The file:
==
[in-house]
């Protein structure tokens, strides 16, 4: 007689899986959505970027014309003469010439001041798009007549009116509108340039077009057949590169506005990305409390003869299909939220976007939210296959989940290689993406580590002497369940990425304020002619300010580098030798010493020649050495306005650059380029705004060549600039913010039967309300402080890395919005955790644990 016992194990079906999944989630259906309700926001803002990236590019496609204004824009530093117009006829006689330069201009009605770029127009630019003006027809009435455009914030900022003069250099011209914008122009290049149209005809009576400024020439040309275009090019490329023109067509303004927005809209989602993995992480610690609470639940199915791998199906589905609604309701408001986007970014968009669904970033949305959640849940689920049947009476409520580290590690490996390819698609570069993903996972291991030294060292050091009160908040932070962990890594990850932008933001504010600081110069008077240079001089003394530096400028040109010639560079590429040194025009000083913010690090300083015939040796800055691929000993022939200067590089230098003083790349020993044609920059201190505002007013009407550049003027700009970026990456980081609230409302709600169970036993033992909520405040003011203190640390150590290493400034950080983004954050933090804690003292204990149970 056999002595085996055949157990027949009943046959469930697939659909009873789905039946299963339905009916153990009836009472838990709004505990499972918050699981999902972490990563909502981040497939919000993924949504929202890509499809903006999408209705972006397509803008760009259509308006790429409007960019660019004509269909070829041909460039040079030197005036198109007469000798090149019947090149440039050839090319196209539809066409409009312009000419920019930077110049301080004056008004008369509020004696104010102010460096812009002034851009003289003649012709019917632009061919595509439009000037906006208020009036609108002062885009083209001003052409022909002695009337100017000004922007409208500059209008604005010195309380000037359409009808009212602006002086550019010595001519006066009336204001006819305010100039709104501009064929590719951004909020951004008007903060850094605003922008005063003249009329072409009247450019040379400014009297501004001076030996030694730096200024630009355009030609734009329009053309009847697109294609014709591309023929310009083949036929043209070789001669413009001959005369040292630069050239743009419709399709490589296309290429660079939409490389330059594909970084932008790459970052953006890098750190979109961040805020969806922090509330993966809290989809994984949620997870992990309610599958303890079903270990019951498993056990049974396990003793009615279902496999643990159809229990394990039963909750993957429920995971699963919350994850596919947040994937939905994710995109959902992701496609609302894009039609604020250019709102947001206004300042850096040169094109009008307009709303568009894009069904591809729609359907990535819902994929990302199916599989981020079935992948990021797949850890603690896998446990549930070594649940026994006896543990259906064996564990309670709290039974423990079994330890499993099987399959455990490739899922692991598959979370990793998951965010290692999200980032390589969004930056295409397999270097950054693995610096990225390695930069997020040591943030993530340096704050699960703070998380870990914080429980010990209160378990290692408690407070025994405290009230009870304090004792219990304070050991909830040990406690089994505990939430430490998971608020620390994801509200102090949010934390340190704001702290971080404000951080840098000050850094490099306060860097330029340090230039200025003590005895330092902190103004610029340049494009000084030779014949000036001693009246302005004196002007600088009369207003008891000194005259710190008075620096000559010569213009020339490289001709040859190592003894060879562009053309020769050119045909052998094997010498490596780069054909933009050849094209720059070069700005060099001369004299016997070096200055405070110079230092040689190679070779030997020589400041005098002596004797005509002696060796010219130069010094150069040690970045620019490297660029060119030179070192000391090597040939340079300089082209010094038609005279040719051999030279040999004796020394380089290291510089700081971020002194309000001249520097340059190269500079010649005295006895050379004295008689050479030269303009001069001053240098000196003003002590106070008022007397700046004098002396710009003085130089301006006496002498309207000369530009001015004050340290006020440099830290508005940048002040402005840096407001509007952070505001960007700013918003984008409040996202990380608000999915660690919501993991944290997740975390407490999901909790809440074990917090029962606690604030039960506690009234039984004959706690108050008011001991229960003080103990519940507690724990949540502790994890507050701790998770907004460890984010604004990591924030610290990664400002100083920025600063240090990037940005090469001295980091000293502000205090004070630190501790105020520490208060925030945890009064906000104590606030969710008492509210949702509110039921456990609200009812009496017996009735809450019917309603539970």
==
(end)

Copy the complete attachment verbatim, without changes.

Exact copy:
[in-house]
């Protein structure tokens, strides 16, 4: 007689899986959505970027014309003469010439001041798009007549009116509108340039077009057949590169506005990305409390003869299909939220976007939210296959989940290689993406580590002497369940990425304020002619300010580098030798010493020649050495306005650059380029705004060549600039913010039967309300402080890395919005955790644990 016992194990079906999944989630259906309700926001803002990236590019496609204004824009530093117009006829006689330069201009009605770029127009630019003006027809009435455009914030900022003069250099011209914008122009290049149209005809009576400024020439040309275009090019490329023109067509303004927005809209989602993995992480610690609470639940199915791998199906589905609604309701408001986007970014968009669904970033949305959640849940689920049947009476409520580290590690490996390819698609570069993903996972291991030294060292050091009160908040932070962990890594990850932008933001504010600081110069008077240079001089003394530096400028040109010639560079590429040194025009000083913010690090300083015939040796800055691929000993022939200067590089230098003083790349020993044609920059201190505002007013009407550049003027700009970026990456980081609230409302709600169970036993033992909520405040003011203190640390150590290493400034950080983004954050933090804690003292204990149970 056999002595085996055949157990027949009943046959469930697939659909009873789905039946299963339905009916153990009836009472838990709004505990499972918050699981999902972490990563909502981040497939919000993924949504929202890509499809903006999408209705972006397509803008760009259509308006790429409007960019660019004509269909070829041909460039040079030197005036198109007469000798090149019947090149440039050839090319196209539809066409409009312009000419920019930077110049301080004056008004008369509020004696104010102010460096812009002034851009003289003649012709019917632009061919595509439009000037906006208020009036609108002062885009083209001003052409022909002695009337100017000004922007409208500059209008604005010195309380000037359409009808009212602006002086550019010595001519006066009336204001006819305010100039709104501009064929590719951004909020951004008007903060850094605003922008005063003249009329072409009247450019040379400014009297501004001076030996030694730096200024630009355009030609734009329009053309009847697109294609014709591309023929310009083949036929043209070789001669413009001959005369040292630069050239743009419709399709490589296309290429660079939409490389330059594909970084932008790459970052953006890098750190979109961040805020969806922090509330993966809290989809994984949620997870992990309610599958303890079903270990019951498993056990049974396990003793009615279902496999643990159809229990394990039963909750993957429920995971699963919350994850596919947040994937939905994710995109959902992701496609609302894009039609604020250019709102947001206004300042850096040169094109009008307009709303568009894009069904591809729609359907990535819902994929990302199916599989981020079935992948990021797949850890603690896998446990549930070594649940026994006896543990259906064996564990309670709290039974423990079994330890499993099987399959455990490739899922692991598959979370990793998951965010290692999200980032390589969004930056295409397999270097950054693995610096990225390695930069997020040591943030993530340096704050699960703070998380870990914080429980010990209160378990290692408690407070025994405290009230009870304090004792219990304070050991909830040990406690089994505990939430430490998971608020620390994801509200102090949010934390340190704001702290971080404000951080840098000050850094490099306060860097330029340090230039200025003590005895330092902190103004610029340049494009000084030779014949000036001693009246302005004196002007600088009369207003008891000194005259710190008075620096000559010569213009020339490289001709040859190592003894060879562009053309020769050119045909052998094997010498490596780069054909933009050849094209720059070069700005060099001369004299016997070096200055405070110079230092040689190679070779030997020589400041005098002596004797005509002696060796010219130069010094150069040690970045620019490297660029060119030179070192000391090597040939340079300089082209010094038609005279040719051999030279040999004796020394380089290291510089700081971020002194309000001249520097340059190269500079010649005295006895050379004295008689050479030269303009001069001053240098000196003003002590106070008022007397700046004098002396710009003085130089301006006496002498309207000369530009001015004050340290006020440099830290508005940048002040402005840096407001509007952070505001960007700013918003984008409040996202990380608000999915660690919501993991944290997740975390407490999901909790809440074990917090029962606690604030039960506690009234039984004959706690108050008011001991229960003080103990519940507690724990949540502790994890507050701790998770907004460890984010604004990591924030610290990664400002100083920025600063240090990037940005090469001295980091000293502000205090004070630190501790105020520490208060925030945890009064906000104590606030969710008492509210949702509110039921456990609200009812009496017996009735809450019917309603539970």